Women’s Month: Three Ways You Can Improve Your Money Health

More and more people are becoming aware of the importance of financial wellbeing. Just like it’s necessary to look after your physical health, it is critical to be proactive about taking care of your financial health as well.

In Women’s Month, it’s worth considering why this is a particularly important topic for women. Often, they find it harder to take care of their financial wellbeing because of the different demands on their money and their time.

In this article we look at what makes financial wellbeing for women so important and examine three ways they can move towards a healthier relationship with their money.

"Money is only a tool. It will take you wherever you wish, but it will not replace you as the driver." (Ayn Rand)

In Women’s Month, it’s right to reflect on how far we have come regarding women’s rights. The equality of the sexes is pretty universally agreed.

However, we also shouldn’t lose sight of the fact that there are still many areas where men and women face quite different realities.

Last year, financial services group Aegon conducted a financial wellbeing study that highlighted some interesting statistics. The numbers come from the UK, but they tell a story that is universal.

The study found, for instance, that women are much more likely to take responsibility for budgeting for groceries in a household than men. This is something that 51% of women said that they do, as opposed to just 17% of men.

When it comes to who is responsible for paying for children’s clothing, the numbers are even more extreme. This is something that 73% of women handle, but just 8% of men.

When it comes to long-term savings, however, the numbers look very different. In this area, 61% of men take responsibility, and only 36% of women.

Long-term wellbeing

Given these figures, it shouldn’t be surprising that the study also found that 42% of women say that they are struggling with their financial wellbeing, compared with only 31% of men. While just 12% of women are able to combine healthy finances and a positive money mindset, this is true for 21% of men.

“Our research finds that in most mixed gender households, women are more likely to have lead responsibility for short-term budgeting and management of the household finances,” said Steven Cameron, pensions director at Aegon. “These important tasks make up much of the outgoings for the average household, but this short-term focus may be depriving many women of the chance to think long-term about their finances.”

This raises two important points.

Firstly, taking care of much of the short-term spending to keep a household running means that many women don’t feel that they are able to save. This puts them at risk.

Secondly, having long-term financial goals and a financial plan is an important part of a healthy relationship with money. If you don’t have that security, it will be difficult to feel that you have a handle on your finances.

Three remedies

To address these issues, women should consider these three steps:

1. Share responsibility

In many relationships, money matters are linked to “traditional” gender roles. Women take responsibility for domestic affairs and child-rearing, while men are seen as “providers”. This is the case even when women earn as much as or more than their male partners.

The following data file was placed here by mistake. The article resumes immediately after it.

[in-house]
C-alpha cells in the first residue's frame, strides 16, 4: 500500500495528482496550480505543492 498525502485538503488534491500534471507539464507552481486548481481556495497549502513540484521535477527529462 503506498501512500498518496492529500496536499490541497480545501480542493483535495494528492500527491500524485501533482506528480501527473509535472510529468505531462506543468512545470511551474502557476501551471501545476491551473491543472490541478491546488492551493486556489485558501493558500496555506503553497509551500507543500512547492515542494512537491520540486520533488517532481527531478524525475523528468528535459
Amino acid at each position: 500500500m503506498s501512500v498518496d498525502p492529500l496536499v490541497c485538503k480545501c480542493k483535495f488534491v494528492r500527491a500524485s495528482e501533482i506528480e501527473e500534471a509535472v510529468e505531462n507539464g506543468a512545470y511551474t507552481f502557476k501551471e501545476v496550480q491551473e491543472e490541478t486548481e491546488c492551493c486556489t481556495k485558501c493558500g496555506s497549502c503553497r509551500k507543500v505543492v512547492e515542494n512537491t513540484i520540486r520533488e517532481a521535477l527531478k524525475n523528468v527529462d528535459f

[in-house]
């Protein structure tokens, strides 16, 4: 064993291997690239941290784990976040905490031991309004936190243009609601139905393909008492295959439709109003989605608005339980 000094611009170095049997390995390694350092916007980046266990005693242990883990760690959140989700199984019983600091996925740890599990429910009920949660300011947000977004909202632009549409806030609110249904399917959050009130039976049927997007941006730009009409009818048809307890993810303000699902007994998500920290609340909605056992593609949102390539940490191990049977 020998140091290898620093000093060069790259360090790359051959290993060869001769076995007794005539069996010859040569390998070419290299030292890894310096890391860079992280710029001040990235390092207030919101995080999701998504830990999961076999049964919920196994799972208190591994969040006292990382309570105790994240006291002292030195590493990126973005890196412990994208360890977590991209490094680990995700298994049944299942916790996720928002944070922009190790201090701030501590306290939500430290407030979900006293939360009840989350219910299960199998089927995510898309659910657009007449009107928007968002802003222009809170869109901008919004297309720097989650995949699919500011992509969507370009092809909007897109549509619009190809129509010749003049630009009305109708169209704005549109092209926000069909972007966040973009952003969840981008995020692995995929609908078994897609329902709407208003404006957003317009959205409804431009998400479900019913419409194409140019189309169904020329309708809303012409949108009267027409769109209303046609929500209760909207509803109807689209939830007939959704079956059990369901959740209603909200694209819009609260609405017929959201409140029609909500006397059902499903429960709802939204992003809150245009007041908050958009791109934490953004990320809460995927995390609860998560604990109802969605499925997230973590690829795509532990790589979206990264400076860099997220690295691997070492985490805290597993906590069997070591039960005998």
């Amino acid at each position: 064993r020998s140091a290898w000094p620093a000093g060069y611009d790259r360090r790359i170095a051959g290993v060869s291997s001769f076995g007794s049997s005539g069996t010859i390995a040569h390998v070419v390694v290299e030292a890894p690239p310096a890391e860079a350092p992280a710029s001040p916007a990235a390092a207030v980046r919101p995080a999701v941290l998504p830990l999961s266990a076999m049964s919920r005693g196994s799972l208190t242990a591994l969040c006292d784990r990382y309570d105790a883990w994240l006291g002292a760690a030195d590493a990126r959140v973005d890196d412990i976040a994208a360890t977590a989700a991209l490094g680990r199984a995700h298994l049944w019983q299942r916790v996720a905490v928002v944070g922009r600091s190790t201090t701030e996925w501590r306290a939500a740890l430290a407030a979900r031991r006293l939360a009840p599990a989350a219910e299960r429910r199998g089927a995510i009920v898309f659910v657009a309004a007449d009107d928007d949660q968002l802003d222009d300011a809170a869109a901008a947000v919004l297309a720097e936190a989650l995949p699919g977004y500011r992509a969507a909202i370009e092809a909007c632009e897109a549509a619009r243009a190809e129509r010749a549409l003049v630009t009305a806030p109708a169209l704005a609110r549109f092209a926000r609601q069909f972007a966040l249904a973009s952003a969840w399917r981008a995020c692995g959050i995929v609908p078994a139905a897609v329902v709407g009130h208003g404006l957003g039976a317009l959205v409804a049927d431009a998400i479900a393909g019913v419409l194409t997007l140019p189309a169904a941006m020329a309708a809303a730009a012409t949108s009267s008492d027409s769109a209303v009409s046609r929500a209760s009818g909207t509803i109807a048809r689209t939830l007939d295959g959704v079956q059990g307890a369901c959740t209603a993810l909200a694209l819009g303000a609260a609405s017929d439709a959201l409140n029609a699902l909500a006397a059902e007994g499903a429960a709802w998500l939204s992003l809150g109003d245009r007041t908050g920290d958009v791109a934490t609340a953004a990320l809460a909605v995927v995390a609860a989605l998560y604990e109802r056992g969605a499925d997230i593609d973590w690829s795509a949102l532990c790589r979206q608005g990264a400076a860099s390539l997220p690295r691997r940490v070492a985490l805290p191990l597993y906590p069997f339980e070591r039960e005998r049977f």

The best way to address this is to have a joint budget and a combined financial plan. When all responsibilities are shared – over both the short and long term – women will feel more secure.

2. Appreciate the differences

In reality, even when couples do plan together, it is still necessary to appreciate that women are often at a financial disadvantage. Unfortunately, women do still earn less than men on average, and they are also likely to have their earning potential curtailed by taking time off to have children or look after ailing family members.

It is important to build this into a financial plan. But, since women are likely to earn less over their lifetimes, it’s also important for them to save a higher proportion of what they get.

This can be hard. It will come up against the pressure many women feel to spend more on short-term family needs. For their financial wellbeing, it is however important that they prioritise saving to secure their futures.

3. Talk it out

Often, women find it harder to talk about money than men do. This can have a positive side. Men are prone to over-estimating how much they know.

However, feeling ashamed or unprepared to talk about money can leave many women feeling a bit helpless. If they feel overwhelmed by the subject, they can believe that they will never be able to get on top of their finances, and so don’t do anything about developing a better relationship with their money.

This is why finding a financial adviser they can relate to and who understands the different kinds of conversations that they want to have can be a critical help. Women don’t want the same kind of advice that men do. And finding a professional who can offer that support can make a huge different to their financial wellbeing.

To discuss the particular financial challenges that women face, speak to a professional.

Disclaimer – *The information provided herein should not be used or relied on as professional advice. No liability can be accepted for any errors or omissions nor for any loss or damage arising from reliance upon any information herein. Always contact your professional adviser for specific and detailed advice.
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